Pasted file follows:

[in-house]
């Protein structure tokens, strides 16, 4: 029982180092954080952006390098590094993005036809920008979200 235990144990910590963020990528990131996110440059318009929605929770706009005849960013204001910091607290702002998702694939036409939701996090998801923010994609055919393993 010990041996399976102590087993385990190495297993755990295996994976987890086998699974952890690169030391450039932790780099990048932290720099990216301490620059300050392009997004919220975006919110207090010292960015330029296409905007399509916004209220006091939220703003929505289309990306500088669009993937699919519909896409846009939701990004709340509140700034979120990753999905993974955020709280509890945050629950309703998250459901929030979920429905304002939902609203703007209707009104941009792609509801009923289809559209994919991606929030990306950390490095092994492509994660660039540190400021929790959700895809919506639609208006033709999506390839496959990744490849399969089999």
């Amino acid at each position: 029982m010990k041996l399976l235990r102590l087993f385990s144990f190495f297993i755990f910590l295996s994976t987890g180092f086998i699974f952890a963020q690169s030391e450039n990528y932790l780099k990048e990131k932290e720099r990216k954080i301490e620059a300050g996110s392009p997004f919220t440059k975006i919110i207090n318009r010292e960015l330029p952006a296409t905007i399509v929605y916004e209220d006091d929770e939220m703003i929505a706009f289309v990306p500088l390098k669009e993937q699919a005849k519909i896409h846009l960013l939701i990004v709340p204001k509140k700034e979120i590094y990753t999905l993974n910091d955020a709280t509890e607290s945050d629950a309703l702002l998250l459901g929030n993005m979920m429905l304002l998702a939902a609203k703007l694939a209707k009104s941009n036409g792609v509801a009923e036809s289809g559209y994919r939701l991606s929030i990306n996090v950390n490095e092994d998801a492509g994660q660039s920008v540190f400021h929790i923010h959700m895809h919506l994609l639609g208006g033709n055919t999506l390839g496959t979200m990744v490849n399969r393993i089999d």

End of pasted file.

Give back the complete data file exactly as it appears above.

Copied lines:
[in-house]
């Protein structure tokens, strides 16, 4: 029982180092954080952006390098590094993005036809920008979200 235990144990910590963020990528990131996110440059318009929605929770706009005849960013204001910091607290702002998702694939036409939701996090998801923010994609055919393993 010990041996399976102590087993385990190495297993755990295996994976987890086998699974952890690169030391450039932790780099990048932290720099990216301490620059300050392009997004919220975006919110207090010292960015330029296409905007399509916004209220006091939220703003929505289309990306500088669009993937699919519909896409846009939701990004709340509140700034979120990753999905993974955020709280509890945050629950309703998250459901929030979920429905304002939902609203703007209707009104941009792609509801009923289809559209994919991606929030990306950390490095092994492509994660660039540190400021929790959700895809919506639609208006033709999506390839496959990744490849399969089999």
């Amino acid at each position: 029982m010990k041996l399976l235990r102590l087993f385990s144990f190495f297993i755990f910590l295996s994976t987890g180092f086998i699974f952890a963020q690169s030391e450039n990528y932790l780099k990048e990131k932290e720099r990216k954080i301490e620059a300050g996110s392009p997004f919220t440059k975006i919110i207090n318009r010292e960015l330029p952006a296409t905007i399509v929605y916004e209220d006091d929770e939220m703003i929505a706009f289309v990306p500088l390098k669009e993937q699919a005849k519909i896409h846009l960013l939701i990004v709340p204001k509140k700034e979120i590094y990753t999905l993974n910091d955020a709280t509890e607290s945050d629950a309703l702002l998250l459901g929030n993005m979920m429905l304002l998702a939902a609203k703007l694939a209707k009104s941009n036409g792609v509801a009923e036809s289809g559209y994919r939701l991606s929030i990306n996090v950390n490095e092994d998801a492509g994660q660039s920008v540190f400021h929790i923010h959700m895809h919506l994609l639609g208006g033709n055919t999506l390839g496959t979200m990744v490849n399969r393993i089999d």